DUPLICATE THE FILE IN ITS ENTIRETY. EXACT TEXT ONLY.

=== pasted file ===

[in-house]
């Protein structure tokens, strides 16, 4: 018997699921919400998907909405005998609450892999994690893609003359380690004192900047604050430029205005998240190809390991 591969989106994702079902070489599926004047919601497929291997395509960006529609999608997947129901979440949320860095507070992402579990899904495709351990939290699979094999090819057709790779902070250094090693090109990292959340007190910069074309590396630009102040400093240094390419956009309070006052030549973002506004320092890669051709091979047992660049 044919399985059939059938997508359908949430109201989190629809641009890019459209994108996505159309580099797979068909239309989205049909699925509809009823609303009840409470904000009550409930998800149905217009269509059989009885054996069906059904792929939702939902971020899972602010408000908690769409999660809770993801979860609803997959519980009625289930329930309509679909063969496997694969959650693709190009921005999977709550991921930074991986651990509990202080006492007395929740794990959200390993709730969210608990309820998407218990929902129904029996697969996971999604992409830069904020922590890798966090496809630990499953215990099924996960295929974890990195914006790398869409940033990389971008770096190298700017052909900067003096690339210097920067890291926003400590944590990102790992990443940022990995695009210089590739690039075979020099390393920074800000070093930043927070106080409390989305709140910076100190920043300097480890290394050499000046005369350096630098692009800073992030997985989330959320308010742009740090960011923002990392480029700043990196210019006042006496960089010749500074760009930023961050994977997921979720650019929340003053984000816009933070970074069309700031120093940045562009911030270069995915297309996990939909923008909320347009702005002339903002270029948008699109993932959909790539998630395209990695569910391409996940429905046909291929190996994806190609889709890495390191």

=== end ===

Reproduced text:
[in-house]
């Protein structure tokens, strides 16, 4: 018997699921919400998907909405005998609450892999994690893609003359380690004192900047604050430029205005998240190809390991 591969989106994702079902070489599926004047919601497929291997395509960006529609999608997947129901979440949320860095507070992402579990899904495709351990939290699979094999090819057709790779902070250094090693090109990292959340007190910069074309590396630009102040400093240094390419956009309070006052030549973002506004320092890669051709091979047992660049 044919399985059939059938997508359908949430109201989190629809641009890019459209994108996505159309580099797979068909239309989205049909699925509809009823609303009840409470904000009550409930998800149905217009269509059989009885054996069906059904792929939702939902971020899972602010408000908690769409999660809770993801979860609803997959519980009625289930329930309509679909063969496997694969959650693709190009921005999977709550991921930074991986651990509990202080006492007395929740794990959200390993709730969210608990309820998407218990929902129904029996697969996971999604992409830069904020922590890798966090496809630990499953215990099924996960295929974890990195914006790398869409940033990389971008770096190298700017052909900067003096690339210097920067890291926003400590944590990102790992990443940022990995695009210089590739690039075979020099390393920074800000070093930043927070106080409390989305709140910076100190920043300097480890290394050499000046005369350096630098692009800073992030997985989330959320308010742009740090960011923002990392480029700043990196210019006042006496960089010749500074760009930023961050994977997921979720650019929340003053984000816009933070970074069309700031120093940045562009911030270069995915297309996990939909923008909320347009702005002339903002270029948008699109993932959909790539998630395209990695569910391409996940429905046909291929190996994806190609889709890495390191």